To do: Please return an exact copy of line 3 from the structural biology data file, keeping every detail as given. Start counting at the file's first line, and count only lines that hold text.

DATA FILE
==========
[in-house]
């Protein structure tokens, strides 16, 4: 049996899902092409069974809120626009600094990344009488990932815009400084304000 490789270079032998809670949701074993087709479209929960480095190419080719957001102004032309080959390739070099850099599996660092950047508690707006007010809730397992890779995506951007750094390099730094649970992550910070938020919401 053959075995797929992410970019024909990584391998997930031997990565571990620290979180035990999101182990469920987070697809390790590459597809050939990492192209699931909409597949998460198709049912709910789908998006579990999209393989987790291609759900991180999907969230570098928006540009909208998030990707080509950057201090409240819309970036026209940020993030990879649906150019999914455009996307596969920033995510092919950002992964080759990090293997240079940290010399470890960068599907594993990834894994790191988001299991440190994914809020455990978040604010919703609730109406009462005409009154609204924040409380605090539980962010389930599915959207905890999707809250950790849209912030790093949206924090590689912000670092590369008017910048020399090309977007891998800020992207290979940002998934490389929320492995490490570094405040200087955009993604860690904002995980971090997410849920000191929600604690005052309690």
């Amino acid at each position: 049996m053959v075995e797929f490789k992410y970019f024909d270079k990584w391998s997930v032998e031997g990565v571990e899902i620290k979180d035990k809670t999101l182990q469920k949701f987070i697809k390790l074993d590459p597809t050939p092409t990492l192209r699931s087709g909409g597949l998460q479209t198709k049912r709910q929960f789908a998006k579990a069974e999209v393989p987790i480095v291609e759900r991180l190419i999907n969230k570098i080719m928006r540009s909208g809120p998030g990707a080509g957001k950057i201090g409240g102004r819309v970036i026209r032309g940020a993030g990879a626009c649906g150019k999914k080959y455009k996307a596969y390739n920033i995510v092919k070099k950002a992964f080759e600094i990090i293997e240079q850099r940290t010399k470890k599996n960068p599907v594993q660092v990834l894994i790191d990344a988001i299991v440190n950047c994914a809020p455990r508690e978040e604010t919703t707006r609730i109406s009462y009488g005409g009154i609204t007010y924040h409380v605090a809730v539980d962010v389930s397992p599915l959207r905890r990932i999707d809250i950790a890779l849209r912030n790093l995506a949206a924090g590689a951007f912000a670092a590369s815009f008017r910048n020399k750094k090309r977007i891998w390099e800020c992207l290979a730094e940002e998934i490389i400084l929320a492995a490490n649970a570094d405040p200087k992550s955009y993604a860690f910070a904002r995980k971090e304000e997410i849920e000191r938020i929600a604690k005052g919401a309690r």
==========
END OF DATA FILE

């Amino acid at each position: 049996m053959v075995e797929f490789k992410y970019f024909d270079k990584w391998s997930v032998e031997g990565v571990e899902i620290k979180d035990k809670t999101l182990q469920k949701f987070i697809k390790l074993d590459p597809t050939p092409t990492l192209r699931s087709g909409g597949l998460q479209t198709k049912r709910q929960f789908a998006k579990a069974e999209v393989p987790i480095v291609e759900r991180l190419i999907n969230k570098i080719m928006r540009s909208g809120p998030g990707a080509g957001k950057i201090g409240g102004r819309v970036i026209r032309g940020a993030g990879a626009c649906g150019k999914k080959y455009k996307a596969y390739n920033i995510v092919k070099k950002a992964f080759e600094i990090i293997e240079q850099r940290t010399k470890k599996n960068p599907v594993q660092v990834l894994i790191d990344a988001i299991v440190n950047c994914a809020p455990r508690e978040e604010t919703t707006r609730i109406s009462y009488g005409g009154i609204t007010y924040h409380v605090a809730v539980d962010v389930s397992p599915l959207r905890r990932i999707d809250i950790a890779l849209r912030n790093l995506a949206a924090g590689a951007f912000a670092a590369s815009f008017r910048n020399k750094k090309r977007i891998w390099e800020c992207l290979a730094e940002e998934i490389i400084l929320a492995a490490n649970a570094d405040p200087k992550s955009y993604a860690f910070a904002r995980k971090e304000e997410i849920e000191r938020i929600a604690k005052g919401a309690r």